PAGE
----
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New CERT NZ report shines a light on vulnerabilities

New CERT NZ report shines a light on vulnerabilities

Better data enables more granular reporting of Kiwi threat landscape

Opened last year, CERT NZ has quickly established itself as the go-to agency for cyber security

Opened last year, CERT NZ has quickly established itself as the go-to agency for cyber security

Credit: Dreamstime

The latest threat report released by CERT NZ shows 736 cyber security incidents, the largest volume so far for a single quarter, with 112 of those referred to the Police.

"The rising number of reports we are seeing demonstrates the growing level of trust for CERT NZ as a central front door for cyber security issues,” said CERT NZ Director Rob Pope.

CERT NZ's latest report includes deeper analysis and categorisation of reported vulnerabilities - 69 vulnerability reports were received over quarter one and two of 2018, with 15 handled under CERT NZ's coordinated vulnerability disclosure policy (CVD).

Vulnerability reports were received across a range of categories, including websites (54 per cent), authentication, authorisation and accounting (14 per cent), and networking (13 per cent).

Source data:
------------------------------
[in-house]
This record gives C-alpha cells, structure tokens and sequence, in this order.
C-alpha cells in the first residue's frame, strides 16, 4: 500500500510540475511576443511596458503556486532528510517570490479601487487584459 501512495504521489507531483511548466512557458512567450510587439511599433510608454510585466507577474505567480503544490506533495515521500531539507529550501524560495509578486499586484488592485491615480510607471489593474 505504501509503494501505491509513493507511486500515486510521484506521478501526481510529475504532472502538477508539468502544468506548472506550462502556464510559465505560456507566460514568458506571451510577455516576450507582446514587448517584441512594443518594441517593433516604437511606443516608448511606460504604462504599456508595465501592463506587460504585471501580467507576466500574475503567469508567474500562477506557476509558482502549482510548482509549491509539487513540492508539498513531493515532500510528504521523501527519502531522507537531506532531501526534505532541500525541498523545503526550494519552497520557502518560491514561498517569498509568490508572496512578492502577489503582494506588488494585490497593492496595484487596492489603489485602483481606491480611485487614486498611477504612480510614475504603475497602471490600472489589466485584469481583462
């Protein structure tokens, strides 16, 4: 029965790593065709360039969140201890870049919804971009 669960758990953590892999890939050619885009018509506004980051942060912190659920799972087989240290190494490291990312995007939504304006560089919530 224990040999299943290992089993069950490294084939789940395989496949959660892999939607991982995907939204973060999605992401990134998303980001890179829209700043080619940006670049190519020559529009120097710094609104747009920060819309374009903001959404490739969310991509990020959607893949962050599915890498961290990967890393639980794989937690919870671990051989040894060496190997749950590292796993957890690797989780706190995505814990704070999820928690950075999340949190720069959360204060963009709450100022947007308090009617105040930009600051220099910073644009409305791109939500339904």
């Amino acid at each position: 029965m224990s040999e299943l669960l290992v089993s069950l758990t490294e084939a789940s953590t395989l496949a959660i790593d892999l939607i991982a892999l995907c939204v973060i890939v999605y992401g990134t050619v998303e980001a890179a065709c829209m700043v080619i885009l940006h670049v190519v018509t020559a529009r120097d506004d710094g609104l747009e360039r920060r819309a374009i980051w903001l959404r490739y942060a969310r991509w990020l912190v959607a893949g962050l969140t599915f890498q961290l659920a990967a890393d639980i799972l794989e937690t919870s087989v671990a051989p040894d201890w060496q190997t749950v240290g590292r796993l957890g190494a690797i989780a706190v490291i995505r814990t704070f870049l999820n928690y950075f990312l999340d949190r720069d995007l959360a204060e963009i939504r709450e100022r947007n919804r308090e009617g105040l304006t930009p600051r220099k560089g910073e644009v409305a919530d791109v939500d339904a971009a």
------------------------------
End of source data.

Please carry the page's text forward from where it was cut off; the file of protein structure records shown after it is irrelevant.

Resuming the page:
Phishing scam reports were up significantly to 455 in the period from 1 April to 30 June, from 196 in the first quarter.

Incidents reported by category in Q2Credit: CERT NZ
Incidents reported by category in Q2

CERT NZ said the increase was the result of closer collaboration with the financial sector and has helped paint a better picture of the phishing campaigns constantly targeting New Zealanders.

Meanwhile, 68 per cent of the cyber security losses reported were for small amounts, typically less than $500 and, once again, those over 55 made up the largest age group reporting, accounting for three quarters of reported losses.

In one incident, CERT NZ received a report from an online e-commerce store that had repeatedly suffered breaches over the course of a year.

Those breaches led to customers being tricked into paying money into the attacker’s bank account, even though customers were using the store’s real website. In some cases, the attacker even sent customers goods to try and hide their activities.

Despite a specialist IT services company being hired to improve the website’s security, the attacker kept returning and compromising it.

“We were able to help them identify the key areas where their website’s security was falling short and to understand why these weaknesses hadn’t been resolved by their temporary and partial fixes,” said Pope. “With guidance from our team, they were able to take steps to resolve the weaknesses and keep the attacker out for good.

“It’s information from cases like this that enable us to create data-driven content that helps Kiwis stay resilient to cyber security threats."

The CERT NZ guide to securing business websites is available here.


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Tags Vulnerabilitiesphishinge-commercecyber securityCERT NZ

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